The day before we left Michigan, my best friend and Best Man presented me with a copy of World of Warcraft. He and his girlfriend have been playing the game for quite some time now, and it's how they keep in touch with a few family members - and now, it looks like it'll be a way that they can keep in touch with me. I can only hope that I don't get too sucked into the game. :)
All of that aside, though, I just noticed something as I was making an initial pass at registering for a WoW account: At the moment, the World of Warcraft front page is broken.
It'll probably be fixed by the time you see it, but since my first impulse upon seeing an error is to "View Source", I noticed something further: Their front page is XML, with an XSL processing instruction at the top. I'm not sure if this is the way it has been for some time now, but I have to admit I never expected to see this trick used on a production website. Turns out the page is broken because the XML document is unexpectedly truncated in a run of JS code, and so Firefox throws up the old "XML Parsing Error" page.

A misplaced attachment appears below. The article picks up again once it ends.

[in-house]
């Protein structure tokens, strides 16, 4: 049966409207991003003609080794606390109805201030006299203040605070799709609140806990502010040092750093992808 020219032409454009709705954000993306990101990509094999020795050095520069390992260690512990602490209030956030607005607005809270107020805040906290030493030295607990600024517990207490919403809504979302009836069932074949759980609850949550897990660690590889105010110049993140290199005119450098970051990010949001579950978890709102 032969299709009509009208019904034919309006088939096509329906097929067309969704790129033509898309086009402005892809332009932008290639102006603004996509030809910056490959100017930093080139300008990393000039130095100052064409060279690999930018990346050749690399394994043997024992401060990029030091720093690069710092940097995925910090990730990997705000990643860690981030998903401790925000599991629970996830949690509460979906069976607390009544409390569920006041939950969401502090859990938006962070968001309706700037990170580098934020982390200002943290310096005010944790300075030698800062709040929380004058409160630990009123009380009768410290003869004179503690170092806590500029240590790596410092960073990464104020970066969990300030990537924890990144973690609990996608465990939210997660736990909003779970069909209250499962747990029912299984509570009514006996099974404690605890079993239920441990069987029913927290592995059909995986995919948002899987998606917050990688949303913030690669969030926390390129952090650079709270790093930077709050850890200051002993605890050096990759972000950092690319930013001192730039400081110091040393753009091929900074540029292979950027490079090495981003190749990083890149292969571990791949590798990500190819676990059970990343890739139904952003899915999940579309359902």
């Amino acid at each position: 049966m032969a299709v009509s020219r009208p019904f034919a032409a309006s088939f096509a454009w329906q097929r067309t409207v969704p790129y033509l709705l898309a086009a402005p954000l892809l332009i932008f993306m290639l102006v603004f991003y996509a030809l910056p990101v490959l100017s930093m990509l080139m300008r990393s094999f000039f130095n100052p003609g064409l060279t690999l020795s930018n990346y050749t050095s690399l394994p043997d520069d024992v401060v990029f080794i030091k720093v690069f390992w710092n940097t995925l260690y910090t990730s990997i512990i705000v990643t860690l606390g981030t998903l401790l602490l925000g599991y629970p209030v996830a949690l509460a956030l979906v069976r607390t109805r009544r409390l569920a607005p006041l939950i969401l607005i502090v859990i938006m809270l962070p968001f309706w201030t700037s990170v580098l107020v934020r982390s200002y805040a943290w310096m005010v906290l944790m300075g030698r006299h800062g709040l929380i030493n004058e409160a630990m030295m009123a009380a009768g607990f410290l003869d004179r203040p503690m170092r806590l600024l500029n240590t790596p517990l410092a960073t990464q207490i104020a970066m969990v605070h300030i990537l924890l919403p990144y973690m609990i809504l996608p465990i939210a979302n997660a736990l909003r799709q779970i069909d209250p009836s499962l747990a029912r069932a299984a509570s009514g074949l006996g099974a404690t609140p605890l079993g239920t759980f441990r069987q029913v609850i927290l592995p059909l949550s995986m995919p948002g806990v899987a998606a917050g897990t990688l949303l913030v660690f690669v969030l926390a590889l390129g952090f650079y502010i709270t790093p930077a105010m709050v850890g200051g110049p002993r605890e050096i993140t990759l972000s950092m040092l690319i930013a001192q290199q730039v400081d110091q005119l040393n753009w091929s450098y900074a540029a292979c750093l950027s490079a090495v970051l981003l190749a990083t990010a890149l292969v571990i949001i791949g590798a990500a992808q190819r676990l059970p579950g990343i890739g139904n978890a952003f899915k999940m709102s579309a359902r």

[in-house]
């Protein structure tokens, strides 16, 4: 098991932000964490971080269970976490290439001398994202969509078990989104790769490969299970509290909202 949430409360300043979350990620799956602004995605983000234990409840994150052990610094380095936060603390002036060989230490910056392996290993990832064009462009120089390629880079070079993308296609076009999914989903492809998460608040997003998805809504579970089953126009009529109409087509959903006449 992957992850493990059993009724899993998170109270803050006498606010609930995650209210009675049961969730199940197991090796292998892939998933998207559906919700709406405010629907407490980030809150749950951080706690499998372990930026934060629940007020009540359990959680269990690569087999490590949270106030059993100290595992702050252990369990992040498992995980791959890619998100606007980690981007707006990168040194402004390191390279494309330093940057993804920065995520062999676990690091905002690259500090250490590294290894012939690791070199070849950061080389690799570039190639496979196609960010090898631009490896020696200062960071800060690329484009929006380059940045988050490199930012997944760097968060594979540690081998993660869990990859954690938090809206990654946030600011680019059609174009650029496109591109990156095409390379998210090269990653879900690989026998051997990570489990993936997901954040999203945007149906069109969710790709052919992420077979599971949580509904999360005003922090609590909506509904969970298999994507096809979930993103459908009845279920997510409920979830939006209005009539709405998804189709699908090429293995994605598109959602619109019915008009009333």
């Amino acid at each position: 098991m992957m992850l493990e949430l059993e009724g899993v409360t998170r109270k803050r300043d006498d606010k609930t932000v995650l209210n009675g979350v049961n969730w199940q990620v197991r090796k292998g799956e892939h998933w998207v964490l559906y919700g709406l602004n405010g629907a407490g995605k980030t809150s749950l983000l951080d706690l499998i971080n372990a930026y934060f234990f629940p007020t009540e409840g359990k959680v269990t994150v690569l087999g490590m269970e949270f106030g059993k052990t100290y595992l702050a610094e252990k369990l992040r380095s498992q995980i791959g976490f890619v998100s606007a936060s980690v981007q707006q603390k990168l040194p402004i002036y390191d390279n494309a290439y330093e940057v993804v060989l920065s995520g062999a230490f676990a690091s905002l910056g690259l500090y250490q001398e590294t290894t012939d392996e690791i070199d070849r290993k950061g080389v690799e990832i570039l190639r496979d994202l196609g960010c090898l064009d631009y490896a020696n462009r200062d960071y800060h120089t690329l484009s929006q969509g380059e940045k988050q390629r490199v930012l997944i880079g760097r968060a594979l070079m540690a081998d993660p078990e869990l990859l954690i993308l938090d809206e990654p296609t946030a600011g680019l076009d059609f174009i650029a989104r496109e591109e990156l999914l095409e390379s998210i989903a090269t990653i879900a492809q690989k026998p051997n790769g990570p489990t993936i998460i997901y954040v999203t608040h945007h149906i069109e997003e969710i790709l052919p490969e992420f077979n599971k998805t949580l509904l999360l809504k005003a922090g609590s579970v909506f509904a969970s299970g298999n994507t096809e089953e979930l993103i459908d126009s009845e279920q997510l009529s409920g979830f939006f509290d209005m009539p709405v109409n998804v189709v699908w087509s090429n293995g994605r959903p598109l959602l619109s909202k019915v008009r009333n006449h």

Now, the reason I never expected to see it on a production site is because I didn't think enough browsers supported the
xml-stylesheet processing instruction. And then, of course, there's the issue of serving up parsing errors from your front page when strict parsers refuse to humor your sudden tag soup.
But, I do have to say that I've harbored a wish to use
xml-stylesheet on real sites for quite some time now. A lot of the things done with a server-side content management system could be pushed off to the client - things like headers and footers and sidebar assembly and includes. And it just feels nice to make the client do some of the work for you, taking some weight off the poor abused servers.
On the other hand, I sure do wish that the WoW front page wasn't broken right now.